When a Love of Fashion Meets Ethical Boundaries

As of late, I’ve entered a brand new world of pretty things. And by pretty things, I mean clothes and make-up.

I’ve always had a minimal routine in the mornings. In the past I’ve thrown on jeans and a t-shirt before class and put on some mineral powder.Fashion wasn’t of interest to me. But I’ve suddenly become very drawn to this world of fashion and beauty trends and such, which is actually really exciting!

sephoraHowever, it’s oftentimes very frustrating as well. Because walking into Sephora isn’t nearly as fun as it could be when I know that more than half of their brands test on animals, and even less happen to be vegan. It’s even worse when you ask for a list and the manager comes out proclaiming that none of their brands participate in animals testing, which is definitely not true. It’s frustrating when I’m on Pinterest and I see an absolutely gorgeous dress – that’s made by Forever 21. My face falls and I realize I’ll only buy it if it happens to show up in my size at a secondhand store.

I’m approaching this subject from a very different view than most of my female friends do. One girl I know is incredibly chic and clean cut. I love her style, but what do I do when her purse is made of leather and her shoes are Loubitins? Not to mention I’m in my last year of college and all my money goes to food. If I had enough money to shop at Stella McCartney, I’d totally be there.

I’m not afraid to say that I have high standards for what I buy. As a result, I normally don’t end up buying anything. I steer clear of Forever 21, Charlotte Russe, and Wet Seal. Their clothes may be cute and trendy, but they aren’t made well and they aren’t sustainable. More importantly, I don’t know what the working conditions are of the people that made them. I feel similarly about higher end stores that charge an insane amount of money. If I’m going to pay $50 for a basic tank top, then I want to know where my money is going and if the person who sewed it makes a living wage. If I can find a fair trade and organic product, I go home satisfied.

fair tradeI admit that I’ve entered the fashion stage at a later time in my life than most. My younger sister has been a hair and beauty maven since she was 13, so she has much more experience in this area than I do, despite the six year age difference. When she spent an hour curling her hair, I had already pulled mine up in a ponytail and headed for school. I thought it was a waste of time and preferred to spend the extra 45 minutes reading.

But what I’ve realized is that those things aren’t mutually exclusive. I don’t have to choose between loving Shakespeare and loving clothes. I shouldn’t have to, and I’d like to give a shout out to feminism for making me understand that it’s totally chill for me to write my thesis while wearing a miniskirt and lipstick. I enjoy buffing my nails while geeking out over BBC Sherlock and no one can stop me.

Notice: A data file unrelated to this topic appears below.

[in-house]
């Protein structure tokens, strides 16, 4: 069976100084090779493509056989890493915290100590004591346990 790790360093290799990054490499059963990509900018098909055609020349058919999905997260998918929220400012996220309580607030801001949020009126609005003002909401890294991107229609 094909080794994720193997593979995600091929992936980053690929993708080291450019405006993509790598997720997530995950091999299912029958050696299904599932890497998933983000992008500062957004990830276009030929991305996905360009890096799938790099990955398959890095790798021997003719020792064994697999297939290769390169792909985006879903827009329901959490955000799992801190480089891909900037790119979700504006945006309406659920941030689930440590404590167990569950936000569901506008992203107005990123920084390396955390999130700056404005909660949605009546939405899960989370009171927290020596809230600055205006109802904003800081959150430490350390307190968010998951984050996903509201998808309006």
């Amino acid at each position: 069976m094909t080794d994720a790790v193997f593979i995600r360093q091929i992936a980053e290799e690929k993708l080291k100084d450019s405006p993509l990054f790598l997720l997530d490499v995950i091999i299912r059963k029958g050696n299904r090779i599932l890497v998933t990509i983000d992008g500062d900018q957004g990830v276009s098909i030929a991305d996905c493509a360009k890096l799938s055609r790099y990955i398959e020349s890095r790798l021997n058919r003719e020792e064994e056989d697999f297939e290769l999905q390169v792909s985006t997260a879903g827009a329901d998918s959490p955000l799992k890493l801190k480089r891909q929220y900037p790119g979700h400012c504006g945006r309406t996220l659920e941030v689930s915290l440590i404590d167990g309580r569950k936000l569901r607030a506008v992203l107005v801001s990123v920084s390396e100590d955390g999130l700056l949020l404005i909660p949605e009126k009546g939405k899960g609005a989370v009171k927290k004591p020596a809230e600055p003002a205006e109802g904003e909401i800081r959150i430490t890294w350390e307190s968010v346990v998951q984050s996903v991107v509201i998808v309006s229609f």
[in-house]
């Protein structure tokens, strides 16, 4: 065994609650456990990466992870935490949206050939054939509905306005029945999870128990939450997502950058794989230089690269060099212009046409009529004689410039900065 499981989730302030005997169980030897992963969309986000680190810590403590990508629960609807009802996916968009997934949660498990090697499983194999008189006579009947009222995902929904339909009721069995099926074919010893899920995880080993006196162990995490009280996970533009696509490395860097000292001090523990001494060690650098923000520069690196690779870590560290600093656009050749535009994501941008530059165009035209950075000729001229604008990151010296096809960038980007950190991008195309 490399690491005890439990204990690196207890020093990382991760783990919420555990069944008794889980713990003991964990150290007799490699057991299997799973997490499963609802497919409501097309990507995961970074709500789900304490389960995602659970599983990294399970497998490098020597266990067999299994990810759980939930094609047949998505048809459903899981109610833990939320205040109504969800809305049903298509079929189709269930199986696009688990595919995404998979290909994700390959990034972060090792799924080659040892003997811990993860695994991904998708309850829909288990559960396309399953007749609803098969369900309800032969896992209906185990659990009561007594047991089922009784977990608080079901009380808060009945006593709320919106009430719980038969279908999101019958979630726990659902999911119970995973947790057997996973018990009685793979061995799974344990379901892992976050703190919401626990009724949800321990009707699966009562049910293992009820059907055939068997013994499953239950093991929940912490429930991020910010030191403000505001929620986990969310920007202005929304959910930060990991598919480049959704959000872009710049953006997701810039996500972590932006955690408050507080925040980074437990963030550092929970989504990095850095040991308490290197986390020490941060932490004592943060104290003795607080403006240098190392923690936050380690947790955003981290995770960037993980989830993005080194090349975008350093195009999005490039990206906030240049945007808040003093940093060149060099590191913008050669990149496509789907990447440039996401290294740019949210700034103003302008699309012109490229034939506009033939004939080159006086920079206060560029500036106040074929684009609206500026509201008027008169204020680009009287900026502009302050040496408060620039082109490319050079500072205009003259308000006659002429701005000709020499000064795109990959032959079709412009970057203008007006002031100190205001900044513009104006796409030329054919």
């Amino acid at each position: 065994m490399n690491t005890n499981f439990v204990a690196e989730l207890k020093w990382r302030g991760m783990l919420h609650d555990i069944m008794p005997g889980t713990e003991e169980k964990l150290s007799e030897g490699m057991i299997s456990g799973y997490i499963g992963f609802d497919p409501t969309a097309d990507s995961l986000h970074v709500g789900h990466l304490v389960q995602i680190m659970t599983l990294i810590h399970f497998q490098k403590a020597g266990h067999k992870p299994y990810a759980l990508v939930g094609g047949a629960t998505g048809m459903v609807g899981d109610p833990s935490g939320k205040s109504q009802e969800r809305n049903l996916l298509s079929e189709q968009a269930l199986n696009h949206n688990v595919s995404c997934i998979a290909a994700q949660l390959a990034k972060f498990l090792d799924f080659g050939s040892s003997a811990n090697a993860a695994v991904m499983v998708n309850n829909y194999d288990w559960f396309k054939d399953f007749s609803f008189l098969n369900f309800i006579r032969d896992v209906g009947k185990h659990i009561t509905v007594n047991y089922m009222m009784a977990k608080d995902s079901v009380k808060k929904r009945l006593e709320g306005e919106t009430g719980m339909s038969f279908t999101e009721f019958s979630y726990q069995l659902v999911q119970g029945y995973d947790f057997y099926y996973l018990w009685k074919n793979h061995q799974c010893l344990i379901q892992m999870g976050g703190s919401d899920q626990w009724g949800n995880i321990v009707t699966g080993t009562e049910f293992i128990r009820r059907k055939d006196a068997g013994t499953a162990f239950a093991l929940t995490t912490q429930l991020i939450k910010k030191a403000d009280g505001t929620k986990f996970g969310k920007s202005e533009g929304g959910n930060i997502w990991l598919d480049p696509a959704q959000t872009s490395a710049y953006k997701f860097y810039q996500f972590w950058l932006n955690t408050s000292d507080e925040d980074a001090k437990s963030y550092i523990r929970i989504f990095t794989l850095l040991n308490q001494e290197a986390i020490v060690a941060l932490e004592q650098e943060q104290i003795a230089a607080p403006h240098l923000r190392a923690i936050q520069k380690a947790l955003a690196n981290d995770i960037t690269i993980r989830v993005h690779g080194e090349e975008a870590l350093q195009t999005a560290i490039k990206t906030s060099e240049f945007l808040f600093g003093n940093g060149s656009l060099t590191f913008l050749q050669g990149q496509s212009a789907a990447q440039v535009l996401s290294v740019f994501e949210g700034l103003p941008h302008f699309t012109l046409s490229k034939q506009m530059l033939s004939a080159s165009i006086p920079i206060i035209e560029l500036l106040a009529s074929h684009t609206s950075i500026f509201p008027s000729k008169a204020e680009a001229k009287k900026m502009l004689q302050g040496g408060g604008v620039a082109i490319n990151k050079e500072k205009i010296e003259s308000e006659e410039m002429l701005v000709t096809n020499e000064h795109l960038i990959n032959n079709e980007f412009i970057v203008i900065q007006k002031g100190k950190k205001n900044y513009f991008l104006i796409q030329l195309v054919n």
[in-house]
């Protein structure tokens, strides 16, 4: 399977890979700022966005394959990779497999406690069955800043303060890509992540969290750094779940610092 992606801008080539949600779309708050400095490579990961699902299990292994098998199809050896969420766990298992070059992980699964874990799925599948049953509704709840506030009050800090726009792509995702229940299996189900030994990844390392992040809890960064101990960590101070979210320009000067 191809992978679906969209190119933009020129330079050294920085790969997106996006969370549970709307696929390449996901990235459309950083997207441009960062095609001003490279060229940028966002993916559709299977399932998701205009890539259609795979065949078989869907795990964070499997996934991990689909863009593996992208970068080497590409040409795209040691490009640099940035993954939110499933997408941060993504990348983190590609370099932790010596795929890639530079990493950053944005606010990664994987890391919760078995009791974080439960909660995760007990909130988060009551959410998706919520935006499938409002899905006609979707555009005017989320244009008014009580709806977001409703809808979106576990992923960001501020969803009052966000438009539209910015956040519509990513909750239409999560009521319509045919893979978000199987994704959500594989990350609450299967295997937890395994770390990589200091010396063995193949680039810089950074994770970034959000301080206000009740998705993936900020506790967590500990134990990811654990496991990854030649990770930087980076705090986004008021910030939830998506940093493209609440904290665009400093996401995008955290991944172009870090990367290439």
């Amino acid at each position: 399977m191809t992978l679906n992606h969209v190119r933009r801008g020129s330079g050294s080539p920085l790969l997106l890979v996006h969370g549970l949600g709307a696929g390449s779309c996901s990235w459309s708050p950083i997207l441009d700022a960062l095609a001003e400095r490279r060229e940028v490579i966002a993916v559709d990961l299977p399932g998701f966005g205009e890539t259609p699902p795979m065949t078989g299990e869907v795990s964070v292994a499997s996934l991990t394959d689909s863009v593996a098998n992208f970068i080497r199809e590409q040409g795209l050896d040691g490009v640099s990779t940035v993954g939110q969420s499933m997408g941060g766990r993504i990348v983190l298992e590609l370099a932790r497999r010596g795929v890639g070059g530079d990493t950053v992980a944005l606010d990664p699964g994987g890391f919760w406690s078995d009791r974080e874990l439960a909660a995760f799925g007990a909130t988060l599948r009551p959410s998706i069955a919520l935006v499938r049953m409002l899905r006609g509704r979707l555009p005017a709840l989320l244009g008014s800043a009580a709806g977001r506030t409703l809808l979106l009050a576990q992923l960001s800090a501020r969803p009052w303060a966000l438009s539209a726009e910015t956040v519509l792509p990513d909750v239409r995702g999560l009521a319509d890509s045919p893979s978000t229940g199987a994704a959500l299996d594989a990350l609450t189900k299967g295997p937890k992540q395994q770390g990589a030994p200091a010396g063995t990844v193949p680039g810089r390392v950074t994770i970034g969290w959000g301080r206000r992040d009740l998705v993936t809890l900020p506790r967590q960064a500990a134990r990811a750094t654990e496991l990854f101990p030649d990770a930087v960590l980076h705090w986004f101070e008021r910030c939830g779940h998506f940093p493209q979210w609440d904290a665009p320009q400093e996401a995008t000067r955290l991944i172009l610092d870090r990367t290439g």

Finding a balance has been a challenge. Not a balance being brainy and feeling beautiful, because there isn’t a balance there. How I look doesn’t reflect my GPA and I’m not obligated to earn my straight A’s without eyeliner. I’m talking about the balance between loving clothes and loving the planet. Consumerism isn’t so great for Mother Earth so I’ve had to find a way to balance my commitment to sustainability with my love of dolling myself up. Here’s what I’ve learned:buffalo-exchange

  1. Plato’s Closet is my best friend. And so is Buffalo X-Change and Daisy X-Change and every other resale and consignment store on the planet. I shop thrift and resale before I go looking for clothes anywhere else. Reduce, reuse, recycle.
  2. If I can’t find anything at resale, then I look online. It can be risky, but I’ve found some great deals on eco-friendly sites and flash sites. Zulily had a flash sale on vegan Tom’s a few months back and I bought two pairs. Score!
  3. If all else fails, I hit the local stores and boutiques. I like shopping at independently owned stores because it supports local businesses, but I still research the brands I look at.
  4. As a last resort, I head to the mall. I can’t know every single thing about every brand in existence, but I do know what brands and chains will not be earning my business.
  5. I must be able to pronounce and recognize every ingredient in my beauty products.
  6. I only buy brands that aren’t tested on animals. If they test, they don’t get my money, which is actually really unfortunate. Because if more products and companies were dedicated to sustainability and being animal and earth conscious, they’d get much more of my business and I wouldn’t be inclined to pass them by.
  7. I concentrate on what I do have rather than what I don’t have. I may not be able to buy that oversized sweater from Urban Outfitters, but I have plenty of sweaters at home.
  8. I have a lot of fun altering old clothes. I make my own high-waisted shorts and use old t-shirts to make work out tops. Get crafty and you’ll realize what you’ve been missing.

All in all, I think it comes down to being a conscious consumer. Corporations and chains are counting on impulse buying and uninformed customers. I don’t want to be one of them because I want to know where my money goes. I want to know what it supports and who it supports. Throwaway lifestyles aren’t sustainable and I’m not willing to pay for a $5 shirt if the person who made it isn’t paid fairly for their work. I want to look cute and make good decisions. And call me crazy, but I think it’s absolutely possible to do both.

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